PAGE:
That song, loudly and proudly declaring, “Darkness will be broken open, shattered by the crimson lightning,” hit me like an adrenaline shot to the base of my spine. Not only is it some Grade-A cheese from Taisei Iwasaki, but it’s exactly the kind of theme I want from a big, flashy, lavishly animated sci-fi action project like this. Put it together with the eye-catching character designs, and you’ve got something that, even if it turns out poorly, will at least look and sound great no matter what.
Outside of that, this series has several curiosities but nothing I’m actively hungering for. I bounced off the early chapters of Delicious in Dungeon, but those trailers look like some excellently realized fantasy, so I’ll still be checking that out. While I’d have preferred a new season of her skateboarding show, having Hiroko Utsumi back is always nice, so I’ll check out Bucchigiri?! in the meantime. Plus, I’ve got some more mecha offerings with the return of Synduality: Noir and whatever the hell Bang Brave Bang Bravern is. Hopefully, that can be even half as fun to watch as it is to say.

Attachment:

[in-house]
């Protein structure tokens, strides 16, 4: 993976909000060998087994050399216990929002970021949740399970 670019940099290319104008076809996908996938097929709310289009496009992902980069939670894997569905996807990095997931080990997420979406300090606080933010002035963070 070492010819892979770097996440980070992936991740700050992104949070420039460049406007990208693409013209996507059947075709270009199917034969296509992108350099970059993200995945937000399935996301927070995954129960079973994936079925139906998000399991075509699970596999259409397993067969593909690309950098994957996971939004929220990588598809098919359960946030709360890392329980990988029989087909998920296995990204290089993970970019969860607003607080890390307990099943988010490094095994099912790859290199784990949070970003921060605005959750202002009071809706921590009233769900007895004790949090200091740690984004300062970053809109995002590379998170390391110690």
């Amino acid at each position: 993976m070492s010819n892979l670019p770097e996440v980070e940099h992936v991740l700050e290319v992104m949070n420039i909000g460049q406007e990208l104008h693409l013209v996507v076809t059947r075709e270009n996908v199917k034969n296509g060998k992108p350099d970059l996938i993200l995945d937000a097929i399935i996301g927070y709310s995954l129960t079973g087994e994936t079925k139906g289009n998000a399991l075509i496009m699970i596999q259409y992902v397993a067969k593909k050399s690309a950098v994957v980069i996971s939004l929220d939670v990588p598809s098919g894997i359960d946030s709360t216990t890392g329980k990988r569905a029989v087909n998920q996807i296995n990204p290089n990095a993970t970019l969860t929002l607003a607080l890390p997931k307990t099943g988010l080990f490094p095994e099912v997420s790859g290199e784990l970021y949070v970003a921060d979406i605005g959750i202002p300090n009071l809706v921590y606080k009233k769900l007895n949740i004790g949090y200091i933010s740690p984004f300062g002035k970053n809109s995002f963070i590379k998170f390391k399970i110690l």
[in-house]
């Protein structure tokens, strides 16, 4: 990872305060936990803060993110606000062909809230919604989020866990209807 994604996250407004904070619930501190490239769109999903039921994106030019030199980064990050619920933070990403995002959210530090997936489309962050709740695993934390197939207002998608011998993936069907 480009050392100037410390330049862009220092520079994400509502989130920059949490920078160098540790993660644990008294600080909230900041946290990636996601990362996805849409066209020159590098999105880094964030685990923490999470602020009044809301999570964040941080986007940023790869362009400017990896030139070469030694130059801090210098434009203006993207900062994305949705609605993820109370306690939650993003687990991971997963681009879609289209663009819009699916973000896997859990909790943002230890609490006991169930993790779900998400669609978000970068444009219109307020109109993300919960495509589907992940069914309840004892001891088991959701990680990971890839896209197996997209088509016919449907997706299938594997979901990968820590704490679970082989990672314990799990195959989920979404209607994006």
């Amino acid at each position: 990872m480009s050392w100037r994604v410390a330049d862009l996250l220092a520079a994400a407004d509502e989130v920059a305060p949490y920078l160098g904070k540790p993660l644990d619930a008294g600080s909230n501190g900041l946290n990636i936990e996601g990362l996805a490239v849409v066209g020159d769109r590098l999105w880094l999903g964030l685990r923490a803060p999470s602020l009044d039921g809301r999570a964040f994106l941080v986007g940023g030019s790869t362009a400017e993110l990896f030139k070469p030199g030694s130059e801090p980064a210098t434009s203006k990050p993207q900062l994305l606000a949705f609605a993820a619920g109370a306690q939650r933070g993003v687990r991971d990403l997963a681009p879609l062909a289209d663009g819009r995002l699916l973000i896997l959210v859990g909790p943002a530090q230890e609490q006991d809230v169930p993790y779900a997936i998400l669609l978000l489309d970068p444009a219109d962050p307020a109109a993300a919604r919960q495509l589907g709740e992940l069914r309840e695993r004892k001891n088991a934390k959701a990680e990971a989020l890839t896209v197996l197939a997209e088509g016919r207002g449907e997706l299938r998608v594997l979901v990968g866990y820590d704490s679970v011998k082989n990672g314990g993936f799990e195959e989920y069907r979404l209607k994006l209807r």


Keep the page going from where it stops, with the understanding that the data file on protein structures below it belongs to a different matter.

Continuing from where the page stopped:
Most Anticipated: Metallic Rouge
I’m excited for Metallic Rouge for the same reasons I presume a lot of people are. It’s a glossy, hyped project celebrating 25 years by beloved studio BONES. It looks like it will be a standout stylistic showcase, and the trailers also indicate that this might be a dense story overall. Granted, I tend to feel burnt out on plots using robots as a vector for exploring societal prejudices, but I’ll give this one the benefit of the doubt based on how overall rad it appears.
There are also immediate reasons why I see Metallic Rouge calling to me. I’m a big tokusatsu guy, and the anime projects reflecting that medium seem to be increasing in ambition and experimentation as of late (I am looking forward to Go, Go, Loser Ranger! in a couple of seasons). In that respect, Metallic Rouge‘s deployments of transforming heroines, mean monster fights, and interrogations of humanity are the kinds of building blocks I’m an absolute sucker for when they’re stacked together. Director Motonobu Hori has proven with the likes of Carole & Tuesday that he knows his way around an impactful production. It all makes for a pleasing preview pitch, plus Tomoyo Kurosawa voices a cool-lookin’ lady. Between that and the tokusatsu stuff, I’m nothing if not predictable.
Runner Up: Hokkaido Gals Are Super Adorable!